From Wikipedia, the free encyclopedia
Jump to: navigation, search

Sonoporation, or cellular sonication, is the use of sound (typically ultrasonic frequencies) for modifying the permeability of the cell plasma membrane. This technique is usually used in molecular biology and non-viral gene therapy in order to allow uptake of large molecules such as DNA into the cell, in a cell disruption process called transfection or transformation. Sonoporation employs the acoustic cavitation of microbubbles to enhance delivery of these large molecules.[1] The bioactivity of this technique is similar to, and in some cases found superior to, electroporation. Extended exposure to low-frequency (<MHz) ultrasound has been demonstrated to result in complete cellular death (rupturing), thus cellular viability must also be accounted for when employing this technique.

Sonoporation is under active study for the introduction of foreign genes in tissue culture cells, especially mammalian cells. Sonoporation is also being studied for use in targeted Gene therapy in vivo, in a medical treatment scenario whereby a patient is given modified DNA, and an ultrasonic transducer might target this modified DNA into specific regions of the patient's body.[2]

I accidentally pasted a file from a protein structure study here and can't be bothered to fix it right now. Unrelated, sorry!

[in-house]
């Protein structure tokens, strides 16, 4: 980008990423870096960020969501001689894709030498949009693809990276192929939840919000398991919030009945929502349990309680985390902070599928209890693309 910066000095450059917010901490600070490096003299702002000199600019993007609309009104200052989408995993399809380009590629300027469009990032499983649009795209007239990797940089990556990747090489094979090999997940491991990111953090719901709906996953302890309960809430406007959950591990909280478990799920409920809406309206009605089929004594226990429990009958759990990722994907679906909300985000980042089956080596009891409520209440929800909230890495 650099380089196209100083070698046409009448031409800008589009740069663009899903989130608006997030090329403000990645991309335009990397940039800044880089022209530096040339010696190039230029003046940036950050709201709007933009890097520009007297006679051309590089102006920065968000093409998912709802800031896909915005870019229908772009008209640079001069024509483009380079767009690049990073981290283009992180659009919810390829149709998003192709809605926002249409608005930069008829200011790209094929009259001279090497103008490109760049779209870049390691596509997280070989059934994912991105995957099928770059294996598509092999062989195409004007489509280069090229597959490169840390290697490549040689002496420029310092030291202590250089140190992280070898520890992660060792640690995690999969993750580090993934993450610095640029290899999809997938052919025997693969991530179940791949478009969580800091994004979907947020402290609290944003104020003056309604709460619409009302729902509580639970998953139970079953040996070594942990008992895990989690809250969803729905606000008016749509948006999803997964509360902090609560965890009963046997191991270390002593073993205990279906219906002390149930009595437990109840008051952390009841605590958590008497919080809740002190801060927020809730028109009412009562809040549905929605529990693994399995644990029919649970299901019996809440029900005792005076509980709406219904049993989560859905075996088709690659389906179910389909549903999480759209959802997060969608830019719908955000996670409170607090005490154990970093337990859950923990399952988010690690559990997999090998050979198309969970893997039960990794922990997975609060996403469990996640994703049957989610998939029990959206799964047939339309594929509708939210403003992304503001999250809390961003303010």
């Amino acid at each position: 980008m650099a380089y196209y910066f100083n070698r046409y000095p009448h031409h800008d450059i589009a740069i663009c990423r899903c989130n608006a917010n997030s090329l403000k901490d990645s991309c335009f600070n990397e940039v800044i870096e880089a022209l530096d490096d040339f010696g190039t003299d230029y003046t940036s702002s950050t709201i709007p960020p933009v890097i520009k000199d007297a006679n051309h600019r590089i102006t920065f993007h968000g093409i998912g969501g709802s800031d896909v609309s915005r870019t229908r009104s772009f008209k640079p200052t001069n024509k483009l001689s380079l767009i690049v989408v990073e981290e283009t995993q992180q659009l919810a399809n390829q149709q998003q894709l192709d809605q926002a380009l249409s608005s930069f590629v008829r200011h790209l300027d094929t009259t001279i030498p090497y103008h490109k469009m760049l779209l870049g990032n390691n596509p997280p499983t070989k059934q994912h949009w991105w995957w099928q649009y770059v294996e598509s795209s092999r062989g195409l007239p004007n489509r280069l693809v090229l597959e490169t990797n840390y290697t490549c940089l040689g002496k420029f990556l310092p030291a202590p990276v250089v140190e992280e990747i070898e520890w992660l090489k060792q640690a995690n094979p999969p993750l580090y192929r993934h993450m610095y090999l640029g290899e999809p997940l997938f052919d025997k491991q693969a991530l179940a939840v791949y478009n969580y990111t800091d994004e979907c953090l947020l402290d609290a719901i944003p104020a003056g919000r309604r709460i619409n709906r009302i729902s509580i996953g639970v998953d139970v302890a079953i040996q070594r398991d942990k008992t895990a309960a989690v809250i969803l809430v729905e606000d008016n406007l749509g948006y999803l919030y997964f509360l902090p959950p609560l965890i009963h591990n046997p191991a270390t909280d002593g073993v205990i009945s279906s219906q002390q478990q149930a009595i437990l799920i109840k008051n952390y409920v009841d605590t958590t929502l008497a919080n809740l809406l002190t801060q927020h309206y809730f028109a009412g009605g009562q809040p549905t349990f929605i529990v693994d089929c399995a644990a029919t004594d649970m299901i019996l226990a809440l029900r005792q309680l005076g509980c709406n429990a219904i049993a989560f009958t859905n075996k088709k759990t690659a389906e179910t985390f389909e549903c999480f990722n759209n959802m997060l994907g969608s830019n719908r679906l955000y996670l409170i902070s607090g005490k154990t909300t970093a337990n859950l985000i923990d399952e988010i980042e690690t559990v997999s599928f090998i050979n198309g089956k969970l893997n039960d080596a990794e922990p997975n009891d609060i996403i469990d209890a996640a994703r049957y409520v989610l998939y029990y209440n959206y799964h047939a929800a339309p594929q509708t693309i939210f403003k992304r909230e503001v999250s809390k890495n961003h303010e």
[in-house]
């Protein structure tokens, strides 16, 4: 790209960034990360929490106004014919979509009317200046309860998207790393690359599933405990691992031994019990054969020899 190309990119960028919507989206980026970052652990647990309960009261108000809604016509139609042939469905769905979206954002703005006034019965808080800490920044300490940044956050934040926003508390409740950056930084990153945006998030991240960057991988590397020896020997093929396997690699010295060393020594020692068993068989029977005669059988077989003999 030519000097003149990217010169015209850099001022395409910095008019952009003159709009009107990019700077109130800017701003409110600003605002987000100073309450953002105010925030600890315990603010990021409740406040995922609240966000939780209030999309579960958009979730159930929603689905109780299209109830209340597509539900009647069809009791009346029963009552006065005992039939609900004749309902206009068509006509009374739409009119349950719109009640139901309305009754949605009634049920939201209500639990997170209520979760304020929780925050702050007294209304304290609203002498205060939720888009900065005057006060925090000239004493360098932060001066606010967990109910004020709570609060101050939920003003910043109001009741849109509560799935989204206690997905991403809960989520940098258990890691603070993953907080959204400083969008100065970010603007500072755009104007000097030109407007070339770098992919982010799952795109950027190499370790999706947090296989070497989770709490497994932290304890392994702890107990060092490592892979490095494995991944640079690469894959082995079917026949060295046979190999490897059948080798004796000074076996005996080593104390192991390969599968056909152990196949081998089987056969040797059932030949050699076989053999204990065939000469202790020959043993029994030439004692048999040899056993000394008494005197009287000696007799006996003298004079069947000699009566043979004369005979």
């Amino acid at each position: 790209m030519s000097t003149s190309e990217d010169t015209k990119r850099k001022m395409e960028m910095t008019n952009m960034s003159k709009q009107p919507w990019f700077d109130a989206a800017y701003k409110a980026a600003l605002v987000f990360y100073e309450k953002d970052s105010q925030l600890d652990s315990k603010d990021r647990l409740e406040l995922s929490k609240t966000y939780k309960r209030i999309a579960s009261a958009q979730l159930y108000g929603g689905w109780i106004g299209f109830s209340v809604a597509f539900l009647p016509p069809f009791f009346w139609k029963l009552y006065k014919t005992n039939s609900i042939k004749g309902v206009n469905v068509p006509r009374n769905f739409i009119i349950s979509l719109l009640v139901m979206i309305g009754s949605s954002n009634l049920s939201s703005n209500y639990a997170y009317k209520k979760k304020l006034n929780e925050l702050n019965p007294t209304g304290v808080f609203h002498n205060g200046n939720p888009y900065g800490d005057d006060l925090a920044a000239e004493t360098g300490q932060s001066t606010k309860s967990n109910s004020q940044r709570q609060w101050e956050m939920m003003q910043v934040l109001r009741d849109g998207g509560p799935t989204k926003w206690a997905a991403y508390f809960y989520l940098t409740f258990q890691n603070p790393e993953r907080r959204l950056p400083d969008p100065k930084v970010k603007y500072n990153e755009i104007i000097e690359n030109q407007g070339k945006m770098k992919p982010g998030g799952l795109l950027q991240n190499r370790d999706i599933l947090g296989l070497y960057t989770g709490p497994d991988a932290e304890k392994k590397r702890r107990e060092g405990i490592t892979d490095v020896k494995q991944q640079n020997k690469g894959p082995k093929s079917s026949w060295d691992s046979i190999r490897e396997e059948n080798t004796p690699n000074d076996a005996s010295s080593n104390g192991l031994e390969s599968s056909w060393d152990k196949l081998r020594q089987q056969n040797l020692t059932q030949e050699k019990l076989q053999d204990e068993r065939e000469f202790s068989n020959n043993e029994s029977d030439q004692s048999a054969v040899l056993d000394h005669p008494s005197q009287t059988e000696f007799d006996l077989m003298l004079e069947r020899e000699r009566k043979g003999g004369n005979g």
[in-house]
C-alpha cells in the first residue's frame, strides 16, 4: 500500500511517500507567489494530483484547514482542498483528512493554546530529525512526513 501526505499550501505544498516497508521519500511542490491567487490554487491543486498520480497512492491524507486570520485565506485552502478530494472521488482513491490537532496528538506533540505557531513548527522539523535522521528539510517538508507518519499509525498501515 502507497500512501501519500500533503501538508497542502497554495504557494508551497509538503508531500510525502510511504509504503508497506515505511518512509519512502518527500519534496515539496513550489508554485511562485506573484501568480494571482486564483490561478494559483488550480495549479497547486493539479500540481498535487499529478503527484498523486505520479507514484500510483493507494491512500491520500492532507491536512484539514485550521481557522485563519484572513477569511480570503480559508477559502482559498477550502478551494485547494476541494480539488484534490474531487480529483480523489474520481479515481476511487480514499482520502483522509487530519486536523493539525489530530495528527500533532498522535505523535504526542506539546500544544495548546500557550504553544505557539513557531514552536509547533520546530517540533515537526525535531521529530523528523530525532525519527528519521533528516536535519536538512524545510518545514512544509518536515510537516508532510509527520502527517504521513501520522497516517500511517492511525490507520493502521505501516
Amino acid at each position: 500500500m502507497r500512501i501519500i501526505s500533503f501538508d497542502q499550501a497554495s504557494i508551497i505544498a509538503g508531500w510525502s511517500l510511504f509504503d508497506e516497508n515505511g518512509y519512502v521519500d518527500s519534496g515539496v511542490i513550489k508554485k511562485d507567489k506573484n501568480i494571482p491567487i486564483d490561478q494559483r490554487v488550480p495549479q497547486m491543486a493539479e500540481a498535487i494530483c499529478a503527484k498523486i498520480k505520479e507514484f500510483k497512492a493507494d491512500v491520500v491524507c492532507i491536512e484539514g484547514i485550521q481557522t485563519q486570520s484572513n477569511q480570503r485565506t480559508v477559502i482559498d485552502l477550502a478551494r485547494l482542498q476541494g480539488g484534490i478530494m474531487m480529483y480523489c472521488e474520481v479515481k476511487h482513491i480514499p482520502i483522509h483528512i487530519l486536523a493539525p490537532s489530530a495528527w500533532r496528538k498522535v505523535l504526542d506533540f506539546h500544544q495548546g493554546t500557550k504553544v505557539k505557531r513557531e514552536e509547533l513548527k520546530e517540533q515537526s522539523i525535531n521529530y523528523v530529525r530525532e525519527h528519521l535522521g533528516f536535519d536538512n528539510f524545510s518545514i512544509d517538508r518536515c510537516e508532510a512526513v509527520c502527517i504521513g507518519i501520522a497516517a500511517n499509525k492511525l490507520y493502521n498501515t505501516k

Sonoporation is performed with a dedicated sonoporator. Sonoporation may also be performed with custom-built piezoelectric transducers connected to bench-top function generators and acoustic amplifiers. Standard ultrasound medical devices may also be used in some applications.

Measurement of the acoustics used in sonoporation is listed in terms of mechanical index, which quantifies the likelihood that exposure to diagnostic ultrasound will produce an adverse biological effect by a non-thermal action based on pressure.[3]

Microbubble Agents[edit]

Sonoporation uses microbubbles for significantly enhancing transfection, and in some cases is required for DNA uptake.[4] These microbubble agents include Optison, manufactured by General Electric Healthcare.


  1. ^ Yizhi Song (2007). "Ultrasound-mediated DNA transfer for bacteria". Nucleic Acids Res. 35 (19): e129. doi:10.1093/nar/gkm710. PMC 2095817Freely accessible. PMID 17890732. 
  2. ^ Junru Wu, Wesley Le Mars Nyborg (2006). Emerging Therapeutic Ultrasound. ISBN 978-981-256-685-0. 
  3. ^ Charles C. Church (2005). "Frequency, pulse length, and the mechanical index". Acoustics Research Letters Online. 6 (3): 162. doi:10.1121/1.1901757. 
  4. ^ P.A Dijkmans; Juffermans, LJ; Musters, RJ; Van Wamel, A; Ten Cate, FJ; Van Gilst, W; Visser, CA; De Jong, N; Kamp, O (2004). "Microbubbles and ultrasound: from diagnosis to therapy". European Journal of Echocardiography. 5 (4): 245–246. doi:10.1016/j.euje.2004.02.001. PMID 15219539.